Matador Writing: “Pixelated Screen and Dial Tones”

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Matador Writing: “Pixelated Screen and Dial Tones”

An Honor guard stands still as the motorcade carrying U.S. President Barack Obama makes its way into Arlington National Cemetery, Nov. 11, 2015 in Arlington, Va. (Olivier Douliery/Abaca Press/TNS)

An Honor guard stands still as the motorcade carrying U.S. President Barack Obama makes its way into Arlington National Cemetery, Nov. 11, 2015 in Arlington, Va. (Olivier Douliery/Abaca Press/TNS)

An Honor guard stands still as the motorcade carrying U.S. President Barack Obama makes its way into Arlington National Cemetery, Nov. 11, 2015 in Arlington, Va. (Olivier Douliery/Abaca Press/TNS)

An Honor guard stands still as the motorcade carrying U.S. President Barack Obama makes its way into Arlington National Cemetery, Nov. 11, 2015 in Arlington, Va. (Olivier Douliery/Abaca Press/TNS)

Vincent Nguyen

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Poem by Mary Grace Pilapil
A note from the poet:
Veteran’s Day is a great day to thank our service men and women for their time. This entire week should be taken to show our appreciation and thanks for all that they’ve done and sacrificed. Alongside that, we should also consider family members who give their time and unyielding support to our military members. This poem describes some of the thoughts of a military child.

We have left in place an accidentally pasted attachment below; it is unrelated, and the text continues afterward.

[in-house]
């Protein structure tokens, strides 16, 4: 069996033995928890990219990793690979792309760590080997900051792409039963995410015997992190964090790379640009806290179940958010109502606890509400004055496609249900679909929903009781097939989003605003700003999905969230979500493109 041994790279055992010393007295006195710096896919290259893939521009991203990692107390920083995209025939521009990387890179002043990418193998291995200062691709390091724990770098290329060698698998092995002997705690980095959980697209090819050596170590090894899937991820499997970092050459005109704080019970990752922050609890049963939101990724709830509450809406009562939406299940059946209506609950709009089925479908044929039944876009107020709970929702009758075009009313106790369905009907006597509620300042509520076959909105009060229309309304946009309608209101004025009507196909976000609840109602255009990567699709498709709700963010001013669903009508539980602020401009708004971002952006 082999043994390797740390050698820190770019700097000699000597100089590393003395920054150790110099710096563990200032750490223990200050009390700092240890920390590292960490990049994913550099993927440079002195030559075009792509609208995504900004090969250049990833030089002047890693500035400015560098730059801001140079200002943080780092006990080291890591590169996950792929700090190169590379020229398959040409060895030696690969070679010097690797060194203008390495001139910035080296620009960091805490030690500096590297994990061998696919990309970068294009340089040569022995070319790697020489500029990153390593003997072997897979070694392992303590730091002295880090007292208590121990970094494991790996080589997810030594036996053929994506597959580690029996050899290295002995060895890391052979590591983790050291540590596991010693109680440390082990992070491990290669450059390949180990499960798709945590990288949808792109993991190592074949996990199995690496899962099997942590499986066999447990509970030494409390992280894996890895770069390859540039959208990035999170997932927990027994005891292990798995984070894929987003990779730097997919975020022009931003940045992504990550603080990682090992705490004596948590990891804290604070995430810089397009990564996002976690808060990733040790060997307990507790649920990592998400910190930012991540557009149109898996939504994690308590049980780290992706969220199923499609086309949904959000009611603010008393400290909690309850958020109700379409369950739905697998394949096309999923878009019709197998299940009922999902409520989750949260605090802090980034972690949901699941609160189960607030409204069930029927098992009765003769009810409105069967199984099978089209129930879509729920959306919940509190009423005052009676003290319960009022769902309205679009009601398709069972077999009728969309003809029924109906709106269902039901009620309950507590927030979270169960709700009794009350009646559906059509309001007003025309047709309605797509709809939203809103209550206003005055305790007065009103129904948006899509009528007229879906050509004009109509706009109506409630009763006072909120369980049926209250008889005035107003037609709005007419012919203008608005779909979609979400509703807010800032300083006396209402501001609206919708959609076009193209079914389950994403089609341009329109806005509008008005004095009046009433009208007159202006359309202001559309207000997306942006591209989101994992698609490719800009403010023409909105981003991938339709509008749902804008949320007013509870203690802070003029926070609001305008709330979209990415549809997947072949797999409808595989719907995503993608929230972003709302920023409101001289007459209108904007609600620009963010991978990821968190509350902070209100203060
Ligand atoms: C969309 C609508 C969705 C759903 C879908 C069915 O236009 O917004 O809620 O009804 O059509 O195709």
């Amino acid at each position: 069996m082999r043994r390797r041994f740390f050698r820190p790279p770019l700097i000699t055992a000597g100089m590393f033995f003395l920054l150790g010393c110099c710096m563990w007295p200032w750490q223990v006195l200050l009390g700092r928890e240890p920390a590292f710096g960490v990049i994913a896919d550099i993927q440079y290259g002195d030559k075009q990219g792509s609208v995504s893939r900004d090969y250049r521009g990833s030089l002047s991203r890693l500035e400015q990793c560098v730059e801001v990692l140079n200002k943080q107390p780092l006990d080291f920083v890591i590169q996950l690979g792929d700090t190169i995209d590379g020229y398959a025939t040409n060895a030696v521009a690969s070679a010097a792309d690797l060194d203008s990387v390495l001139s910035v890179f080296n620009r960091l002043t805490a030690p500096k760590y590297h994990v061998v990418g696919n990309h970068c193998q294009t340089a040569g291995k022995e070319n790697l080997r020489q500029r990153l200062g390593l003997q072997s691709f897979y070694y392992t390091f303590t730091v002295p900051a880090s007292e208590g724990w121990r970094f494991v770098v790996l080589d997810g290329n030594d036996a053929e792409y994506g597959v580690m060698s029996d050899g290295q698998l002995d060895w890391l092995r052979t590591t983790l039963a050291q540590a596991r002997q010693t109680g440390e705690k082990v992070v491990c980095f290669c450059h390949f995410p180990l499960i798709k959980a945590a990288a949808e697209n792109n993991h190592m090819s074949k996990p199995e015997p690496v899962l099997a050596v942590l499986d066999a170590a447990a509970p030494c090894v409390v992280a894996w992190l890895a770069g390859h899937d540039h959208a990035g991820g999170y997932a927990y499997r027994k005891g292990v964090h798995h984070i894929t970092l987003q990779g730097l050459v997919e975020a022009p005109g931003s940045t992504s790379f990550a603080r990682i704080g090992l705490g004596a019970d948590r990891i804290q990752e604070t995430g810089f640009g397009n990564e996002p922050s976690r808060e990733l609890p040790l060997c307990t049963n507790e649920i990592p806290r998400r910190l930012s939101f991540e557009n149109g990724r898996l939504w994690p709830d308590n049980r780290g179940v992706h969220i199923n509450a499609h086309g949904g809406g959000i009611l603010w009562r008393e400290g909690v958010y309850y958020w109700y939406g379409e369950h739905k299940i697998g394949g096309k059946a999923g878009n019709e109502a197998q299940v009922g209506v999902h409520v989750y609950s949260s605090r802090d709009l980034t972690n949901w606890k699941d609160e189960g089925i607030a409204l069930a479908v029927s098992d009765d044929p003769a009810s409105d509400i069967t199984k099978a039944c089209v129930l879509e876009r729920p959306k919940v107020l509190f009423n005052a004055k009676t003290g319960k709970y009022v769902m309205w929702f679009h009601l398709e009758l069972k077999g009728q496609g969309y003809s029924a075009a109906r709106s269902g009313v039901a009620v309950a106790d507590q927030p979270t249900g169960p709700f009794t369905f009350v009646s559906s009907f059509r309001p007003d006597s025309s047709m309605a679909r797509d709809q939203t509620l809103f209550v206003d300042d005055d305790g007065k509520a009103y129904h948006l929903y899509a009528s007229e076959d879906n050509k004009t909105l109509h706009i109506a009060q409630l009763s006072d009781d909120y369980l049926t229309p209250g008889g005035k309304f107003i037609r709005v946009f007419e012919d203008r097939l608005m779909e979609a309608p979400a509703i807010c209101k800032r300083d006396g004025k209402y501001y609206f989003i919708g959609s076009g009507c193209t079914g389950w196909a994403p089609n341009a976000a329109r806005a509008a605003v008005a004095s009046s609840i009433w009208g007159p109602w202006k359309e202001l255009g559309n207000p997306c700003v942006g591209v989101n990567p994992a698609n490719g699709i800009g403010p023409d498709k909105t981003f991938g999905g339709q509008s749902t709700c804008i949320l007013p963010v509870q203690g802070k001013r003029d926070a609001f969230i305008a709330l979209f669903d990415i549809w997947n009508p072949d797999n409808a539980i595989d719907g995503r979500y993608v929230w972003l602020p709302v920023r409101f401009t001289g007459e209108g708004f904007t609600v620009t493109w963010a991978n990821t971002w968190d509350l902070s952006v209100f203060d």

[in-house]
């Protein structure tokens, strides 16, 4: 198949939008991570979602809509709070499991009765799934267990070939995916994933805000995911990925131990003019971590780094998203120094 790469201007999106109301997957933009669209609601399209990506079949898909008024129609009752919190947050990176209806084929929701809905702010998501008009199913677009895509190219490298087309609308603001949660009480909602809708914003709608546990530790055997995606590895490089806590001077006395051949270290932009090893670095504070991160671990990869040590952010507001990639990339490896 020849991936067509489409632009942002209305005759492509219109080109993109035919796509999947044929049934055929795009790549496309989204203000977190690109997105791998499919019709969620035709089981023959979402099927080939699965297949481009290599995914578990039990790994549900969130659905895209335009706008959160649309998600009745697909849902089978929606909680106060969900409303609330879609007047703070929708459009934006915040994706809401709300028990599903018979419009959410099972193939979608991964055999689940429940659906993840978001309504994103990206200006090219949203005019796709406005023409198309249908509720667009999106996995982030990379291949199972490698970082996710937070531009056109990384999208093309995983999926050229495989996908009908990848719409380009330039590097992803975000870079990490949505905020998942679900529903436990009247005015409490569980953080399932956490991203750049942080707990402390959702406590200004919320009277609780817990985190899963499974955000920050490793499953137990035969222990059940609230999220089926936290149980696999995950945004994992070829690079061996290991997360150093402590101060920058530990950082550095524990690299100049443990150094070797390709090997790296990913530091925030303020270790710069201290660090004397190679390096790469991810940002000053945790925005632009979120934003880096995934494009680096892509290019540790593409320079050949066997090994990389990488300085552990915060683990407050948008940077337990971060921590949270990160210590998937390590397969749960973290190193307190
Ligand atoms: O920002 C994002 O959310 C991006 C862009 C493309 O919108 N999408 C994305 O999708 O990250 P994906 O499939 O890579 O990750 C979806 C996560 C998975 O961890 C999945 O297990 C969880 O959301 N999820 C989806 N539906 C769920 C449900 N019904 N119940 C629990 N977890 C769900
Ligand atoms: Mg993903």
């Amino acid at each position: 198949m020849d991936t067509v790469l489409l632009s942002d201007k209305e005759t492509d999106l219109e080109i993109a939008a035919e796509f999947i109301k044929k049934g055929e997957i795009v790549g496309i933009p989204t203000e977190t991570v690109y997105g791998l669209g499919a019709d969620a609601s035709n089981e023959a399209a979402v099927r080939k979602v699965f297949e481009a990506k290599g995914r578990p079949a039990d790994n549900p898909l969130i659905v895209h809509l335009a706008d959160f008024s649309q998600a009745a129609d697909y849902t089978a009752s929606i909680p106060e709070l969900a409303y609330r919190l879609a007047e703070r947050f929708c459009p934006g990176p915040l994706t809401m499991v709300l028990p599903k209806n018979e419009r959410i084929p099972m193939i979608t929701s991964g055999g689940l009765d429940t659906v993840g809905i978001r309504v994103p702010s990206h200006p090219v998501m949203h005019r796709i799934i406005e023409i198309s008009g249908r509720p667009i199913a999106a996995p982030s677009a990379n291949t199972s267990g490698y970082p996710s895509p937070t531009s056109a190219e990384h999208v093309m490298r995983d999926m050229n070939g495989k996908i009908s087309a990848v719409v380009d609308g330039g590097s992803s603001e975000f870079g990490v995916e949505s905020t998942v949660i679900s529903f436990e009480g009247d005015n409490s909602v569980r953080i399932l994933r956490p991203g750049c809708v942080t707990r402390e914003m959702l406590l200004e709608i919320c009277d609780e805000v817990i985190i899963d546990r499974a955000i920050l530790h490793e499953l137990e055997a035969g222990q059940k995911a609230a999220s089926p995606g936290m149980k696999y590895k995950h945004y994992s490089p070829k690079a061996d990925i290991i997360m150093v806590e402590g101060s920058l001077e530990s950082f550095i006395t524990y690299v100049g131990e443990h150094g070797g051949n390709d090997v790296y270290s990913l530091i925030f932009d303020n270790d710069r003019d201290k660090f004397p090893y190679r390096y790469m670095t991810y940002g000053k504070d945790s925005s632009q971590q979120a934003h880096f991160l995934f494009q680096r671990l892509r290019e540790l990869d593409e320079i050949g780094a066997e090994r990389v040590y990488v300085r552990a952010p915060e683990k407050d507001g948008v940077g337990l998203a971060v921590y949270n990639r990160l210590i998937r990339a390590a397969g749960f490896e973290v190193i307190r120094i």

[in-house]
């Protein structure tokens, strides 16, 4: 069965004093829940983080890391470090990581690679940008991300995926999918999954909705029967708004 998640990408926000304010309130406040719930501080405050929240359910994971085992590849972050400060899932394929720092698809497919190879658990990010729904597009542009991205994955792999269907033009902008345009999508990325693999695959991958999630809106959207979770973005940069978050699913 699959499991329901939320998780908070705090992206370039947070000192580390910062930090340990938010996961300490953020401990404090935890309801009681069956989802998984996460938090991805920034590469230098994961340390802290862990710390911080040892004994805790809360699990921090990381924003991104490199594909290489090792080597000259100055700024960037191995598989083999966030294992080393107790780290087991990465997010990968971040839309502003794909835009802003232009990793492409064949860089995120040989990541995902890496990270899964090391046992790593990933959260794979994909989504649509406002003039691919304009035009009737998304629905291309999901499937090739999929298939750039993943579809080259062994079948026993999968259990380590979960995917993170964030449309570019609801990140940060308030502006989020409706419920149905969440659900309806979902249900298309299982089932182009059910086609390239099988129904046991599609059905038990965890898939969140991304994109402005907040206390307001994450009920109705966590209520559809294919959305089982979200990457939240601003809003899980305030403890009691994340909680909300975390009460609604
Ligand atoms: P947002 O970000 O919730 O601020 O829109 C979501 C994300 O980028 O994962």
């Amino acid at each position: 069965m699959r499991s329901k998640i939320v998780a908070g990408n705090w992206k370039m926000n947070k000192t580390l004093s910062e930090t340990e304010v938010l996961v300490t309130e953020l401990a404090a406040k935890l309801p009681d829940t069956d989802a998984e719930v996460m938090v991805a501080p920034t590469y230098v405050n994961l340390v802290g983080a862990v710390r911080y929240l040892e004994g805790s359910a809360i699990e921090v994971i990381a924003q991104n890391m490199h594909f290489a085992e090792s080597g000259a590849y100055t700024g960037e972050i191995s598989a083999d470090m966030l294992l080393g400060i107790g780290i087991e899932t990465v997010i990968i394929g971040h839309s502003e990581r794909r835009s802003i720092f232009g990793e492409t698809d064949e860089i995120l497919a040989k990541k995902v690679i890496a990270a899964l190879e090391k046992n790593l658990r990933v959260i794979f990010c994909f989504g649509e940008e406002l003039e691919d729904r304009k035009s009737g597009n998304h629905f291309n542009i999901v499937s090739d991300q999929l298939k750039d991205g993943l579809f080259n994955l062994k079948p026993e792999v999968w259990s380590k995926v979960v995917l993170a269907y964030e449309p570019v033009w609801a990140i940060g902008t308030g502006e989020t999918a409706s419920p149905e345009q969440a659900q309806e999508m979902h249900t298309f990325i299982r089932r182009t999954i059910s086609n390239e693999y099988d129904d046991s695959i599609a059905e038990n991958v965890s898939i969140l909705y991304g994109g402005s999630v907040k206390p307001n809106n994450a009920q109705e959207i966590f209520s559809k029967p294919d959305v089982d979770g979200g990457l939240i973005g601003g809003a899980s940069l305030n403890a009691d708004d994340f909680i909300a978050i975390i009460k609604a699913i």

Mary Grace Pilapil

Pixelated Screen and Dial Tones 
Her tears fell silently
as she sat in the back seat of the car.
She knew this was all wrong.
Eight years old and only two years
of piggy back rides and playground play-dates.
She should be screaming at the top of her lungs
for the loss of her childhood,
but instead, she sat in the backseat, silent.
Her tears fell silently on her pillow at the crack of dawn.
It should be forbidden to cry while the sun greets a new day.
Eleven years old and two deployments,
yet no one understand why she won’t leave her room.
She wants to yell and scream, leave me alone,
but instead, she strongly holds her head high
and wipes away the tears silently.
Her tears fell silently on fresh cut grass
in the middle of a soccer match.
She seems to think, this is the norm.
Ten years playing and only five matches
of encouraging cheering and shouting in the crowd.
She should be angry at the lack of his presence,
but instead, she stands tall
and furiously sprints into the tear-stained field, silently.
Her tears fell silently
as she sat in the back seat of the car.
She knows this is not normal.
Twenty-one years old with a staggered memory of her father,
raising her through pixelated screens and dial tones.
She should speak up after all these years
allow herself to be weak for just a moment,
but instead, she sat in the backseat, silent.